The WW2 was stopped but at the cost of nuclear devastation. US and Japan were at opposition then, but now with a Treaty of Mutual Co-operation and Security !

    “The world is not binary.
    It is no black and white.
    Solution lies in a ternary,
    Difficult than taking a side.”

    As far as I could see, India has a way greater role to play, if could stay neutral…..

    However, the stance of neutrality too, is not limited to one path. Hence, different viewers have different understandings and hence agree differently. With rising crisis of geopolitical severity and changing dynamics of global economics, chalking out the various conditional paths is the readiness that India is likely to focus upon, for the decision could lie in one of those, although such decision might not be the perfect solution, but the best possible that one can apply, or should I say, afford.

    This reminds me of an old post which attempted to theorize exhaustively 6 directions, amongst which lies an approach, that humankind has already been adopting since the past, during different times and types of crises. This is now a 21st century time and a geopolitical type.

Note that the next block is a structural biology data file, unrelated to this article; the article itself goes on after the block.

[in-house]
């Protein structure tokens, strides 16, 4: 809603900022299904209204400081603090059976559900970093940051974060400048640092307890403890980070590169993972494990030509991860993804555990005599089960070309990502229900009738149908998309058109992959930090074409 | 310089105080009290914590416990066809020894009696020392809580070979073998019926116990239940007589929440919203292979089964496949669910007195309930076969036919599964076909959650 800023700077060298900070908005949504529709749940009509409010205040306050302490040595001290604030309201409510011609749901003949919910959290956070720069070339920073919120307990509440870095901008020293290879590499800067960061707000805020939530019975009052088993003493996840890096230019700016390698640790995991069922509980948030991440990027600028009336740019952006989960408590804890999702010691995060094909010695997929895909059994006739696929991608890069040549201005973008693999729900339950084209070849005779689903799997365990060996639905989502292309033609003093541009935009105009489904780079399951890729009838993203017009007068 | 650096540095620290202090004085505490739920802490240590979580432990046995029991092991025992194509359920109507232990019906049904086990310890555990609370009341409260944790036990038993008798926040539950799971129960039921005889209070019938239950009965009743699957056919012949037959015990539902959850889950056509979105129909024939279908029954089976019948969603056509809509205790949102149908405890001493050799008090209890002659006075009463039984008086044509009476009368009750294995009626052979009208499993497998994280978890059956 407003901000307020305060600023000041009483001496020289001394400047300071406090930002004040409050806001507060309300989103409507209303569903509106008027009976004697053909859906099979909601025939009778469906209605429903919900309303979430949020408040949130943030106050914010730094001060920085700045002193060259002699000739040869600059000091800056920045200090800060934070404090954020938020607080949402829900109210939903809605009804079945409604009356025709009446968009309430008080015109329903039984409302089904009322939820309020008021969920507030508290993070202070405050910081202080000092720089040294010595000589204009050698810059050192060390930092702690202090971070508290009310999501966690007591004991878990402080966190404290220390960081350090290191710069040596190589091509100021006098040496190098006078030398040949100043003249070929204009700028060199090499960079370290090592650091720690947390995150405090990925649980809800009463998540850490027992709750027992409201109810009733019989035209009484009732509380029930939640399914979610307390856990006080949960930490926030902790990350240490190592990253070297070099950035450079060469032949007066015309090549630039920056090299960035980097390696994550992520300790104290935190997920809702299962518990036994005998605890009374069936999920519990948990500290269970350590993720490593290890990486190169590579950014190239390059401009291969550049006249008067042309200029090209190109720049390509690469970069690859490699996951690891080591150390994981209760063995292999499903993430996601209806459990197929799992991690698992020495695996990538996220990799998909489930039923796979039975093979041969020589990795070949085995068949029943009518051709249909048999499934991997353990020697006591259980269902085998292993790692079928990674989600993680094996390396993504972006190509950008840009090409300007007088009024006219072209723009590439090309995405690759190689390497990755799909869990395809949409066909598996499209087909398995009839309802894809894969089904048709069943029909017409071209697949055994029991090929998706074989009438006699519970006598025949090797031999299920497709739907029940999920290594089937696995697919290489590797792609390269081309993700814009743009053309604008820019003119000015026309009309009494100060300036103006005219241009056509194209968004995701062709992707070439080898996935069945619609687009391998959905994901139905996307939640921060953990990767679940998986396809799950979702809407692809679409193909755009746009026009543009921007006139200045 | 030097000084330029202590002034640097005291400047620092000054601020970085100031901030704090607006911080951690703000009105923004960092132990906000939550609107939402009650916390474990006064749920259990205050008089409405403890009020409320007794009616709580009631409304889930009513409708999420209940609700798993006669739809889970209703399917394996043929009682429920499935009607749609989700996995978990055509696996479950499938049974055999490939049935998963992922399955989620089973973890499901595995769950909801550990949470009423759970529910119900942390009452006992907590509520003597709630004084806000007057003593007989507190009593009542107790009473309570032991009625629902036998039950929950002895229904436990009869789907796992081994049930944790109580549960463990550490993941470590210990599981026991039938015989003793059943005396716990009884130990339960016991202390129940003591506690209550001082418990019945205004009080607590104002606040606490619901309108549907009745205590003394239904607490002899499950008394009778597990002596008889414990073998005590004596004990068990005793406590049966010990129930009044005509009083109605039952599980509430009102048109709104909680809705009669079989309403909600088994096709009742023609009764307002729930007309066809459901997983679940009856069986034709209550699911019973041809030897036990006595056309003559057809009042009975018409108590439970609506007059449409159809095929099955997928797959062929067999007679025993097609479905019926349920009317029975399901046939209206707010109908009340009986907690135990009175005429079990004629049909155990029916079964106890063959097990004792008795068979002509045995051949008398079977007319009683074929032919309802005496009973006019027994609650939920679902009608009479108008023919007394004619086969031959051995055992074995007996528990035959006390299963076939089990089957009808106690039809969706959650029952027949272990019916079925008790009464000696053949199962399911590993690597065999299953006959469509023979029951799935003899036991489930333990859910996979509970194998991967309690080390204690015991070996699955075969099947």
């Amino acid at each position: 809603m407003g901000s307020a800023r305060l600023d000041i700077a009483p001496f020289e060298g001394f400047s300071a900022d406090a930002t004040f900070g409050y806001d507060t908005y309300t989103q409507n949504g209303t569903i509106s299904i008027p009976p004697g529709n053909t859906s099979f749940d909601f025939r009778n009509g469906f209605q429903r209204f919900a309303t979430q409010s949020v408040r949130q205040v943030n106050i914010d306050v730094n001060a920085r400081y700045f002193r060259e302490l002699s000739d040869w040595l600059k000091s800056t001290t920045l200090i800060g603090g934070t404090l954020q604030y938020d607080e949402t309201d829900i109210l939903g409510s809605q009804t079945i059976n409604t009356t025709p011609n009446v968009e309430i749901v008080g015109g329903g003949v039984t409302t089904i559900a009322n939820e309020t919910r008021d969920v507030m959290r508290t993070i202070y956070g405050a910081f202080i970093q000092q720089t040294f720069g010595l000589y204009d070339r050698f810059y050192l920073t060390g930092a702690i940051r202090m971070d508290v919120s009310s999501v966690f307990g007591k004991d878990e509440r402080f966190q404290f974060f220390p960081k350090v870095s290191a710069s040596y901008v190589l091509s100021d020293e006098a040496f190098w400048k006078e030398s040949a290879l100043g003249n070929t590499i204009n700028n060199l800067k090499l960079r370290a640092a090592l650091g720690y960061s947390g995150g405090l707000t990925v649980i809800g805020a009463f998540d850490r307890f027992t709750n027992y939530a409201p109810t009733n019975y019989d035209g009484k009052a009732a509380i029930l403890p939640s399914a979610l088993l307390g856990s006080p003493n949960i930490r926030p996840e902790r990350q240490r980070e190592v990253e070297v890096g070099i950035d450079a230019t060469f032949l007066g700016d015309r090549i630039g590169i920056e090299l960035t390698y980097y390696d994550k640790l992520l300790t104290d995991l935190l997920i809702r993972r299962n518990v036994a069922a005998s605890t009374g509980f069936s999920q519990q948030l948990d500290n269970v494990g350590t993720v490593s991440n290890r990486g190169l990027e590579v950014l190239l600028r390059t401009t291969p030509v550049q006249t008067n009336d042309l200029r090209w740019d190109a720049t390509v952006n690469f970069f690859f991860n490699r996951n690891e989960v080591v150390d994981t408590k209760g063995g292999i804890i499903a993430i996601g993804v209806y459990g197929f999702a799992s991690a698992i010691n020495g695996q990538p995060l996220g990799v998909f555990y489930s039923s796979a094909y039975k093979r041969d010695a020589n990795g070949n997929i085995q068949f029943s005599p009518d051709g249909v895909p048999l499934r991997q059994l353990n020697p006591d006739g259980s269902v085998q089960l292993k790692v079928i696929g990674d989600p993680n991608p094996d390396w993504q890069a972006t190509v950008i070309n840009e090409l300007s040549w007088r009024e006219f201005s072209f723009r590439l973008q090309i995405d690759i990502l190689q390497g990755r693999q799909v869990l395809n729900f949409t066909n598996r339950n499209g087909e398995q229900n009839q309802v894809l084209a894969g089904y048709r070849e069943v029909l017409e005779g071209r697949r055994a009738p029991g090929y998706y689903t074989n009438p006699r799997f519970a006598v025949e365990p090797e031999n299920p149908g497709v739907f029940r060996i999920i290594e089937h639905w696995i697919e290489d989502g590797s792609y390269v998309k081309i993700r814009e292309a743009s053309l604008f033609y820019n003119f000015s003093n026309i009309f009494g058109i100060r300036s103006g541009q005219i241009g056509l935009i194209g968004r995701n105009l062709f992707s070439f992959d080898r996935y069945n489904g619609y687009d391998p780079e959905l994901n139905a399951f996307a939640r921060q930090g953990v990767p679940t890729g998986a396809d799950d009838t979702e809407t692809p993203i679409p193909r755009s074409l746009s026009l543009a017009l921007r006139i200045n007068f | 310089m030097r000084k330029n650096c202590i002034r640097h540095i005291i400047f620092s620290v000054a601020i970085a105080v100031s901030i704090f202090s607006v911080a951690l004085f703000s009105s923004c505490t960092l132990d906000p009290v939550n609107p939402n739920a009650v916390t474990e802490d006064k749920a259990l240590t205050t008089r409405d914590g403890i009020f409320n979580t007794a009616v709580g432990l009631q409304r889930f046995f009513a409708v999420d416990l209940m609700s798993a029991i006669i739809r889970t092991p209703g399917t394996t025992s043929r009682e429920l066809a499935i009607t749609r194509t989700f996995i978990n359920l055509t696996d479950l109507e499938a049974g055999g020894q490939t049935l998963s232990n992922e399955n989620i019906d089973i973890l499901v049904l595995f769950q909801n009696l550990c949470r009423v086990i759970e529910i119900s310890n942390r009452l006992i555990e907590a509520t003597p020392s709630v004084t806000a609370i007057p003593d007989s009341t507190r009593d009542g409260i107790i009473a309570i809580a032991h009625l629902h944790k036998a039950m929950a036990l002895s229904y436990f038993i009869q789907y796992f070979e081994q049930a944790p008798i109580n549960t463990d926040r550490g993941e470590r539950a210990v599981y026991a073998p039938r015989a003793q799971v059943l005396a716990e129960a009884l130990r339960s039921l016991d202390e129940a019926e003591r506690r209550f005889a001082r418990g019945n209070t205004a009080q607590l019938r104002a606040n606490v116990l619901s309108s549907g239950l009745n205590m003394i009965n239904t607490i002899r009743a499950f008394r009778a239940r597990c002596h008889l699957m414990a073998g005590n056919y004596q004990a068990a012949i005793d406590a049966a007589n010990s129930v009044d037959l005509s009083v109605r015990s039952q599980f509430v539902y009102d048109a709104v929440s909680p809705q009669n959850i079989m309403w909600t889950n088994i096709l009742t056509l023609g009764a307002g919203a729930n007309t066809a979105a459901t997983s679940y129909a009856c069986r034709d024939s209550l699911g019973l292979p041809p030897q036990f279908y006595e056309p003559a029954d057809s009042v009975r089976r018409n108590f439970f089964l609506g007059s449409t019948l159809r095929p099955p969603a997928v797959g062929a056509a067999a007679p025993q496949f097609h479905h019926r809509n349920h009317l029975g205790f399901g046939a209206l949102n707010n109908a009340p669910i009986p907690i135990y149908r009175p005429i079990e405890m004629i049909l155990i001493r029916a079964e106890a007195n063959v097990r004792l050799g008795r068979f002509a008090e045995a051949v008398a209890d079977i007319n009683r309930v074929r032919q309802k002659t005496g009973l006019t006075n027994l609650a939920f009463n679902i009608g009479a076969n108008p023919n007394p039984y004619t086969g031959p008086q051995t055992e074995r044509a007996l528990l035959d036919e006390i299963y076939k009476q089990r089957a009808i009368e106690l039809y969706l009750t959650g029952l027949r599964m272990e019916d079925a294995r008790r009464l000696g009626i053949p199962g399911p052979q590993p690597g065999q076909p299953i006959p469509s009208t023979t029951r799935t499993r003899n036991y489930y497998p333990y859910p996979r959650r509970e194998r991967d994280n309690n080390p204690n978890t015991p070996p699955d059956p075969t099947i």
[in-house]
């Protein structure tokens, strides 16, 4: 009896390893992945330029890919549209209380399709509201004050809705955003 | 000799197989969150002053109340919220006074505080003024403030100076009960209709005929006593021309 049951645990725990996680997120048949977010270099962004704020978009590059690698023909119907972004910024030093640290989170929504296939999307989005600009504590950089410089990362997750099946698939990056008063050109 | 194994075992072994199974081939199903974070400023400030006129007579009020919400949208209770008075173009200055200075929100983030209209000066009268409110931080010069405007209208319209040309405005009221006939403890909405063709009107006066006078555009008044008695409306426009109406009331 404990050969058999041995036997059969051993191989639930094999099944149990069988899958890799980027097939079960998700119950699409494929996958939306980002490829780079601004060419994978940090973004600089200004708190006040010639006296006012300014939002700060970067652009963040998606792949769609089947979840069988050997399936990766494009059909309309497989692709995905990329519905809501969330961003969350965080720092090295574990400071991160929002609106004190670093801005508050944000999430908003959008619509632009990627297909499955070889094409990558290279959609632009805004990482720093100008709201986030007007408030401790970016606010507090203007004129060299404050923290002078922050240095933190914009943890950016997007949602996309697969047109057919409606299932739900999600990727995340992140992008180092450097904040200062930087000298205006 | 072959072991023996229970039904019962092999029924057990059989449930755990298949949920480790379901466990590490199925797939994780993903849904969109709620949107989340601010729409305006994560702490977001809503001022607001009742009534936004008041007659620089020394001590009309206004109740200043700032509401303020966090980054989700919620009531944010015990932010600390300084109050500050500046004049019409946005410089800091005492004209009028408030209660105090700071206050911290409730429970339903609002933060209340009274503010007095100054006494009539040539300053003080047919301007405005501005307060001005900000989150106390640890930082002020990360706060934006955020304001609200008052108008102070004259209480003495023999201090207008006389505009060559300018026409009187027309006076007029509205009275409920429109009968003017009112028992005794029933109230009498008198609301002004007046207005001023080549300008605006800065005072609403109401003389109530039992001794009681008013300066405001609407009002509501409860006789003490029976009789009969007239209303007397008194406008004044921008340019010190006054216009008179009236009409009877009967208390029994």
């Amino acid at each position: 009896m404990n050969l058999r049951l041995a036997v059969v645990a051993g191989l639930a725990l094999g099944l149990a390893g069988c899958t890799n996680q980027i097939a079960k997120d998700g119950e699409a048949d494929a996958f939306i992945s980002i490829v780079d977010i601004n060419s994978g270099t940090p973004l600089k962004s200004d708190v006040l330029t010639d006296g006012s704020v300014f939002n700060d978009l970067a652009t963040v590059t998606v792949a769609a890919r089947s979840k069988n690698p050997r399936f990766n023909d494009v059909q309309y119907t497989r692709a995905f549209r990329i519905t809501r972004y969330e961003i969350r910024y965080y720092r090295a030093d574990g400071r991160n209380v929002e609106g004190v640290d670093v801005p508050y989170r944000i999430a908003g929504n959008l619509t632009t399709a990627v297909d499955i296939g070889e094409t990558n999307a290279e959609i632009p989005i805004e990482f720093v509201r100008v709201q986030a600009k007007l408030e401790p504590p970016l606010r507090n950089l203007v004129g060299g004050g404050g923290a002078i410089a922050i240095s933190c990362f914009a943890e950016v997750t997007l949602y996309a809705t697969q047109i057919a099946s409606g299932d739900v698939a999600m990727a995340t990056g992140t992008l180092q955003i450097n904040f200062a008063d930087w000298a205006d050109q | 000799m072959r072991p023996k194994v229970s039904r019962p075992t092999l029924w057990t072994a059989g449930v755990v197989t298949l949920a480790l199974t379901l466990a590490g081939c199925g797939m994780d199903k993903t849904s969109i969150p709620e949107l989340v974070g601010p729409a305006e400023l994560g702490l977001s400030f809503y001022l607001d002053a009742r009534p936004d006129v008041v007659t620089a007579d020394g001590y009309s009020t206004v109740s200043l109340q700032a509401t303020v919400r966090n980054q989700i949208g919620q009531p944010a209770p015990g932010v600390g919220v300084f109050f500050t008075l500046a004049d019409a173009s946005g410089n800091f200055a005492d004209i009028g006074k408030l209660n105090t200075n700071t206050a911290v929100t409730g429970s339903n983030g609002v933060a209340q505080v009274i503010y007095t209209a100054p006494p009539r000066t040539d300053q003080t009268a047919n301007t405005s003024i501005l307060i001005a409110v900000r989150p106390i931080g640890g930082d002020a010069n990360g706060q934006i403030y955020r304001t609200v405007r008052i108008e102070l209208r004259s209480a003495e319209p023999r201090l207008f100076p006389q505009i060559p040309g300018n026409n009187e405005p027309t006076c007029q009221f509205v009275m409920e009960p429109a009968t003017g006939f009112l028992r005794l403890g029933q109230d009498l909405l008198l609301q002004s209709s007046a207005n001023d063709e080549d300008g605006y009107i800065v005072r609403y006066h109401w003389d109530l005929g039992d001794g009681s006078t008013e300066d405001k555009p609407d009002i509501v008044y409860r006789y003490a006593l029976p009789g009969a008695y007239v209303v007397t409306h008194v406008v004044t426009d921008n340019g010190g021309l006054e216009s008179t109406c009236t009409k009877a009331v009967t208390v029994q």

For reference : Readiness of Posterity
    https://thelinearlearner.wordpress.com/2020/04/22/34-will-future-generations-be-crisis-resistant/

    Sometimes, the times are so critical but fortunately, critical does not last longer, however, its consequences do !

  5. I am of the opinion that Ukraine and Russia war has thrown some foreign policy challenges for India; which side to take (Russia or US with members of EU). India’s policy of sitting on the fence is one of the best option. It is also in consonance with the support Russia handed out to us many time in UNO resolutions. Your writeup is really timely and most relevant. Regards.

  6. Whatever happened to the option of non-alignment that was a movement many years back? I suppose a much richer and powerful China does not leave that as an option any more.

  7. The issue of how we react to the war between Russia and Ukraine is essentially one that Europe has to solve. The countries that make up Europe have been subjected to the horrors of WW2 and then many to the brutality of Stalin’s Soviet Union. European countries must determine how they prevent such conflict. I do not think it is a sensible move to try and say to other countries that they have a choice of being ‘with us or against us’. We have to figure out for ourselves how we bring stability and peace to Europe.